Rob declined my invitation and walked by to sit underneath the overhang of the local citizen’s center, where people frequently found shelter from the elements and took advantage of the unprotected outdoor electrical socket to plug in their radios and listen to music.

As the service progressed, I noticed that Rob was circling us. He seemed to me like a great white bearded vulture, occasionally swooping in to see if our service was dead yet and if there was any food he could get from it once it was freshly deceased.

This did not bother me. It was not the first time that someone on the edge had hovered around the edges of our gathering.

We came to our closing community prayer.

I closed my eyes. Suddenly I heard a big voice booming, “Lord, we thank you for your resurrection!”

I opened my eyes. I had never heard that voice before.

There was Rob, eyes closed, praying with authority, passion, and confidence, as he thanked God for the gift of Jesus and prayed for the suffering world..

My wife opened her eyes too.

We looked at each other.

We gave a collective shrug and let him keep going.

He was praying better than we ever could have.

After worship, Rob cheerfully chattered to our group while he munched on a donut and drank a cup of coffee.

He noticed my guitar, which I had brought for the service.

“Hey! I used to play the guitar. Can I play it?”

My stomach clenched.

This was the guitar that I bought, when, at age nineteen, I had entered a guitar-makers shop with more disposable income than good sense.

It was a beautiful classical instrument in great condition, far more guitar than I was ever going to be able to play well, and one of the most expensive possessions I owned.

I gulped.

Jesus said if you had two coats give one.

He hadn’t said anything about guitars.

But there, standing around me were a bunch of wide eyed new Christians from that R-Rated Bible study, with whom I had inconveniently studied that very teaching not a few weeks before.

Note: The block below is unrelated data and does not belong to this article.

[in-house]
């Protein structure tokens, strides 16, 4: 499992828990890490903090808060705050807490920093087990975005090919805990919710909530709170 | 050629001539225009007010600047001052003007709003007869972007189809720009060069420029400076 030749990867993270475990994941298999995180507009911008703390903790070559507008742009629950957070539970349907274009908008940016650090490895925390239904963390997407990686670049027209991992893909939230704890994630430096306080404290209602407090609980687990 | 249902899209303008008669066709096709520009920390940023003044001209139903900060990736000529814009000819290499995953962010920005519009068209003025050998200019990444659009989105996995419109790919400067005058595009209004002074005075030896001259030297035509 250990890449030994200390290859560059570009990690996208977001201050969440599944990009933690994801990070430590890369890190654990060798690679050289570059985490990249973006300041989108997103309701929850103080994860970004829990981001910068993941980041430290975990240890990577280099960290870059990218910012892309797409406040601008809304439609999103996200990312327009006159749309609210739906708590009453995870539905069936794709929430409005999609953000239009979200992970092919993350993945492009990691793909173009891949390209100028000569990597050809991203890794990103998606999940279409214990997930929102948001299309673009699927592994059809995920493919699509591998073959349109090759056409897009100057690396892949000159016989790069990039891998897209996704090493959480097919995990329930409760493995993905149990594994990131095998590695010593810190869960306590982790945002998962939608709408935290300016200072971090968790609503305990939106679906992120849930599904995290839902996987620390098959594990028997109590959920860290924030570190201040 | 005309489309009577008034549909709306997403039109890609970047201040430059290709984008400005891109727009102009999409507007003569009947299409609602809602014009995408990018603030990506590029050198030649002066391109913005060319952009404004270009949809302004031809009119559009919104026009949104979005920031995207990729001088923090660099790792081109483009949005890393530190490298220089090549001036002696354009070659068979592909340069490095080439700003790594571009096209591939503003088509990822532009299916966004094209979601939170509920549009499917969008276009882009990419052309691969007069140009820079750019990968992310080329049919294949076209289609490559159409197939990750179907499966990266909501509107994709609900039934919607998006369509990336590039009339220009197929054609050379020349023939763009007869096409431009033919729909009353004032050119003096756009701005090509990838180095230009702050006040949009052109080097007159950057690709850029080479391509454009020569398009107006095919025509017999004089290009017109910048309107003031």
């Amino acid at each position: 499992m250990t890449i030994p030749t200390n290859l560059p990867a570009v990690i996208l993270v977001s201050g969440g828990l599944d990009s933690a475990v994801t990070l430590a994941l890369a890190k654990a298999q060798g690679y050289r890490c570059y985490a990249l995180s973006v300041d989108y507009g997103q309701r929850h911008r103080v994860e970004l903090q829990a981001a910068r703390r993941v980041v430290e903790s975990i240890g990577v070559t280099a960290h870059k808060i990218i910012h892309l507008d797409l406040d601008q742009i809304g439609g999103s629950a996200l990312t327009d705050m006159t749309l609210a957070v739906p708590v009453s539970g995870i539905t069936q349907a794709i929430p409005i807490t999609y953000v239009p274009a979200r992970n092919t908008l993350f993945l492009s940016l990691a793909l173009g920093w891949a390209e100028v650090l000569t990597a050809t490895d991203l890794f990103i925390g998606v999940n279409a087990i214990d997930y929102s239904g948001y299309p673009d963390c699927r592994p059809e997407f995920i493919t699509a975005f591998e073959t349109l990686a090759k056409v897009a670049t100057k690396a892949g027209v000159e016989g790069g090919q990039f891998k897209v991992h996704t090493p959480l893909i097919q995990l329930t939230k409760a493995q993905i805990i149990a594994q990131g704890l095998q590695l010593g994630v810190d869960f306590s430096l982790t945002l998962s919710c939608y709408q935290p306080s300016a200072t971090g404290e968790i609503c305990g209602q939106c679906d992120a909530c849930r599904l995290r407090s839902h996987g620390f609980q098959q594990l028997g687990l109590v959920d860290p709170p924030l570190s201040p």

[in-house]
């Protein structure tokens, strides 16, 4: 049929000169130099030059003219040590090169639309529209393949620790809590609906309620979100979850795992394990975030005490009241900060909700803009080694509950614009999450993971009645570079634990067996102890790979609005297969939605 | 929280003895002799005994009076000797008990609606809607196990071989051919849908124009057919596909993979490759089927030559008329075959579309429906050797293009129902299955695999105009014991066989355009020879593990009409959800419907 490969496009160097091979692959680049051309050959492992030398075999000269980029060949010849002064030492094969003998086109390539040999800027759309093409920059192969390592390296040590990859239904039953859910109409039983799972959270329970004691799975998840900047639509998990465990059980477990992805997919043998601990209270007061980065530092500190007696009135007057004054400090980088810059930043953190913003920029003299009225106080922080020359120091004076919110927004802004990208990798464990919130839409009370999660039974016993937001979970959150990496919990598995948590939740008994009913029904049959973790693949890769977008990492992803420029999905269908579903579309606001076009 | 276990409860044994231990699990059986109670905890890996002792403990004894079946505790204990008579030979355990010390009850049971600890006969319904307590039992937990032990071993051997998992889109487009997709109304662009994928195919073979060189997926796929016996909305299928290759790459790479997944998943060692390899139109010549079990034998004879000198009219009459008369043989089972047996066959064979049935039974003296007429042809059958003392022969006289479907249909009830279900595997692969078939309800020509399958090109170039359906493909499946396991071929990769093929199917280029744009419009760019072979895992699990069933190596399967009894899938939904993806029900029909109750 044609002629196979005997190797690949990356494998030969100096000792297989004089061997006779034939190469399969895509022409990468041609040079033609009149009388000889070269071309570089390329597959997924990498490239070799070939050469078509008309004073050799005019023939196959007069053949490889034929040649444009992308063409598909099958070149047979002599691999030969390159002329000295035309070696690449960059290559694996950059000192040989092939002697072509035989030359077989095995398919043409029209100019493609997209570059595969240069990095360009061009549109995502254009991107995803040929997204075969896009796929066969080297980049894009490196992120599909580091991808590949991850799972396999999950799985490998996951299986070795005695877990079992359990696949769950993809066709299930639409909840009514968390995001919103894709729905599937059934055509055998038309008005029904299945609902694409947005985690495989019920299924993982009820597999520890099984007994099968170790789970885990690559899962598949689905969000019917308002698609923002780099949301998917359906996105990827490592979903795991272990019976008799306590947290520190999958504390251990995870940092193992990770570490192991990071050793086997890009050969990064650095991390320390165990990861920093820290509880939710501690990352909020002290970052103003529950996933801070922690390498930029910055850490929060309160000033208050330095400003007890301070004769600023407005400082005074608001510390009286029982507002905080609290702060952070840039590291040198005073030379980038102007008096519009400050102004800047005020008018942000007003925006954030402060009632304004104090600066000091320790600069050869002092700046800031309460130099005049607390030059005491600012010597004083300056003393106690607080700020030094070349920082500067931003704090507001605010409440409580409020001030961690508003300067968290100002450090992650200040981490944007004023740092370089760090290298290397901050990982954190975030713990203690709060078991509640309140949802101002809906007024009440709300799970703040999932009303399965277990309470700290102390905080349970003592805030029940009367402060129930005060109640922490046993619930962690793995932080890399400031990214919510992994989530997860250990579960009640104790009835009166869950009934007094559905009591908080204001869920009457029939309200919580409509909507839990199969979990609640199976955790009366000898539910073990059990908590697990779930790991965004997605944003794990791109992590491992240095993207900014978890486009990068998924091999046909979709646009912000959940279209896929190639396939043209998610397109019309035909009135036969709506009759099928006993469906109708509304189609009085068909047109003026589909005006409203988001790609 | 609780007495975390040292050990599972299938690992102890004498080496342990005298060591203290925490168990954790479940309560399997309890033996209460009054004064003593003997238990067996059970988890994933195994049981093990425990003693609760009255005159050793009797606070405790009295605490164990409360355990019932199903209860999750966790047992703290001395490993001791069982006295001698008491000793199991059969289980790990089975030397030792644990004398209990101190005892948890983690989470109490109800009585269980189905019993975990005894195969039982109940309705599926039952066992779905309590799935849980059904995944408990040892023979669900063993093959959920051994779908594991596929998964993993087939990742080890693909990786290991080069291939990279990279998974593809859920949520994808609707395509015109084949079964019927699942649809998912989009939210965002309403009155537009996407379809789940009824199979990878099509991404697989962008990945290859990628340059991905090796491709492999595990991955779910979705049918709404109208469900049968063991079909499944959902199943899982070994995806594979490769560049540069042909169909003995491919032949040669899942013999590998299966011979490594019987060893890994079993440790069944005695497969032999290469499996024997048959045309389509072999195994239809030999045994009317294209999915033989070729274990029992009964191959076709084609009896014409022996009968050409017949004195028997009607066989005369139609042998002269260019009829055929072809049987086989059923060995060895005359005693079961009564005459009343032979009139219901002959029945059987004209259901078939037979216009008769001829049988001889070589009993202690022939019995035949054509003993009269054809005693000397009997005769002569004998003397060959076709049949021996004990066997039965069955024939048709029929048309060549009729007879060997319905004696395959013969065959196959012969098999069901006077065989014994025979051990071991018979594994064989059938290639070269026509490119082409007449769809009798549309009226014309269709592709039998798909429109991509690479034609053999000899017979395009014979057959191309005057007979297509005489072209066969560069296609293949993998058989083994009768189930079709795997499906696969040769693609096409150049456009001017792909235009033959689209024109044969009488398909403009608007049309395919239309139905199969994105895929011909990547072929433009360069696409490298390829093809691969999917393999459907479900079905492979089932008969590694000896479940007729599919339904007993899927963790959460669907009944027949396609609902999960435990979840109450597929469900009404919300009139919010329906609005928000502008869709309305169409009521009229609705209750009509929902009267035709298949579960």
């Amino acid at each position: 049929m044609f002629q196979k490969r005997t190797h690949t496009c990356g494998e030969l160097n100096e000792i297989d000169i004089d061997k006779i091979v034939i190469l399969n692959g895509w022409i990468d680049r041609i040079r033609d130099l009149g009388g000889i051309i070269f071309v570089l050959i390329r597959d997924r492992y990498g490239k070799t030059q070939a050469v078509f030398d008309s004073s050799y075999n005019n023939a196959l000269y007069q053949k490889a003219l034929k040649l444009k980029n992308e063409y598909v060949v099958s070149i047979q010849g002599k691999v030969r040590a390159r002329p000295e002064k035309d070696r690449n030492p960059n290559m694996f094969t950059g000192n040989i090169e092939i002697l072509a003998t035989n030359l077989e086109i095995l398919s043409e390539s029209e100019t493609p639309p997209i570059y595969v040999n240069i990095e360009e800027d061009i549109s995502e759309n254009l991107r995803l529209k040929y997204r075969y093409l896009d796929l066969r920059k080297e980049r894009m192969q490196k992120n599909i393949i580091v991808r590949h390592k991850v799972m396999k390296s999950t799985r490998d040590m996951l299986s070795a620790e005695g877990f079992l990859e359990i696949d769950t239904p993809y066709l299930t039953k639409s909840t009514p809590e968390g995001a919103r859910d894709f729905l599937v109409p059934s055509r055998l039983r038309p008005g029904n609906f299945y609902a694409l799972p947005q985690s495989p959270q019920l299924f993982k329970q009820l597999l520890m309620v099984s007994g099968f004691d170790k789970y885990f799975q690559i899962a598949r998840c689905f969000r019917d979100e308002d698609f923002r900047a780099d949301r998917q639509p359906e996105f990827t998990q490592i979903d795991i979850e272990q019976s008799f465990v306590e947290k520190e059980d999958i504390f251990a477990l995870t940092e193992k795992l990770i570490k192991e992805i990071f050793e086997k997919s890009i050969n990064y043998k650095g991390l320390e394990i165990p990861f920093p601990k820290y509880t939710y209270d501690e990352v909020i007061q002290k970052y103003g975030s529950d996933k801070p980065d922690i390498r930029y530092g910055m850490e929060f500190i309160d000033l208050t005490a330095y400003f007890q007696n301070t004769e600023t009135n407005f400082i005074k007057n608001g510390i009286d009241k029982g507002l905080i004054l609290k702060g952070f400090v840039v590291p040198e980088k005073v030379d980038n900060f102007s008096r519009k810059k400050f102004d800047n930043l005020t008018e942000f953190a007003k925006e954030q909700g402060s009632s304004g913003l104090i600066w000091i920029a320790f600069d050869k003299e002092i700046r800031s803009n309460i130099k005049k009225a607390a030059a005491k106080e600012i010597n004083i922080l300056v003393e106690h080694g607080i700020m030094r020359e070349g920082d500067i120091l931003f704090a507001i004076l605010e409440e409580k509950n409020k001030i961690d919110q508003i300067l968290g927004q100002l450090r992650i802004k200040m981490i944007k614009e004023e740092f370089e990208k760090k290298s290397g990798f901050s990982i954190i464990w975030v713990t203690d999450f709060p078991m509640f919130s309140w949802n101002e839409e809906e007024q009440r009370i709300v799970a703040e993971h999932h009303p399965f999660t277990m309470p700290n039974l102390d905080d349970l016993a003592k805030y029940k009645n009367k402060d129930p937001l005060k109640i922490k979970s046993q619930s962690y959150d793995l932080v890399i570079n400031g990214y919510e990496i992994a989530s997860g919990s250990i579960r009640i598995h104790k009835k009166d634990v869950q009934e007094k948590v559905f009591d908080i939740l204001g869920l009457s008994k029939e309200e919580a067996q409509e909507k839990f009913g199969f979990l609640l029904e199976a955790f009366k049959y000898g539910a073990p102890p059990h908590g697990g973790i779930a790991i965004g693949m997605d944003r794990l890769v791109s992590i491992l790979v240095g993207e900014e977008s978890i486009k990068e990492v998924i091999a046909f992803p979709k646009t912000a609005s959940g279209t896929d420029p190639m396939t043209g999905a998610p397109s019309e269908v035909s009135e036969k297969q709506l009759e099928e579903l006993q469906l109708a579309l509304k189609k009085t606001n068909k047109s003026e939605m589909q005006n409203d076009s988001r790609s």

I wish I had picked a passage that was at least slightly more theoretical.

I winced and handed him my guitar.

He picked it up and began to play and sing.

It was beautiful.

A smile transfigured his face.

He probably played better than I did, even if all he seemed to know was one song, which he performed over and over for the next twenty minutes.

When I finally got my guitar back, (very quickly putting it in my case and returning it to my car: I didn’t want Jesus to get a second chance at that one,) I reflected that that was probably the best hour that Rob had spent with anyone in a very long time.

The fall after, we heard that Rob had planned to beat someone up, so that he could be thrown in prison and therefore have a place to spend the winter.

I didn’t see him that winter, so I assume that he succeeded.

That was the work: a lot of messy moments.

I was not comfortable with messes.

I wanted everything to be respectable, well ordered, and well planned.

I expect I’m not the only one who feels that way.

But sometimes, in our efforts to systematize and organize, we organize out the very things that God values the most.

I did not understand this when God threw me out of my well-ordered church bubble into the wilds of Haverhill.

But it was on the edges, in those wilderness spaces, where no respectable church person dared travel, that I encountered God in beautiful, wild ways that I had never seen before.

Sometimes beautiful moments are just that: moments. They’re there for a flash, they’re gone in a heartbeat, and before you know it, you’re not sure whether it was real or you just imagined it.

I like to think, for all those people we interacted with, sometimes for precious few hours or precious few months, that when the moment was gone, and their brokenness again took hold: whether that be in sex, drugs, drinking, co-dependence, or just general screwed-upedness, that they carried something different with them, even if it was just a memory of one brief better moment.

It was a mess.

But – it was a beautiful mess.

Even if it was only for a short season before it came and was gone, that didn’t make it any less beautiful.

What Do You Think?

1) Church is not the only place beautiful messes happen. Where have you experienced a beautiful mess? With family? At work? While serving others?

2) What gifts do messy situations offer us?

Coming Saturday! Church Is As Simple As…

Coming Tuesday! Part Five: And the Glorious People of the Vine (1/2)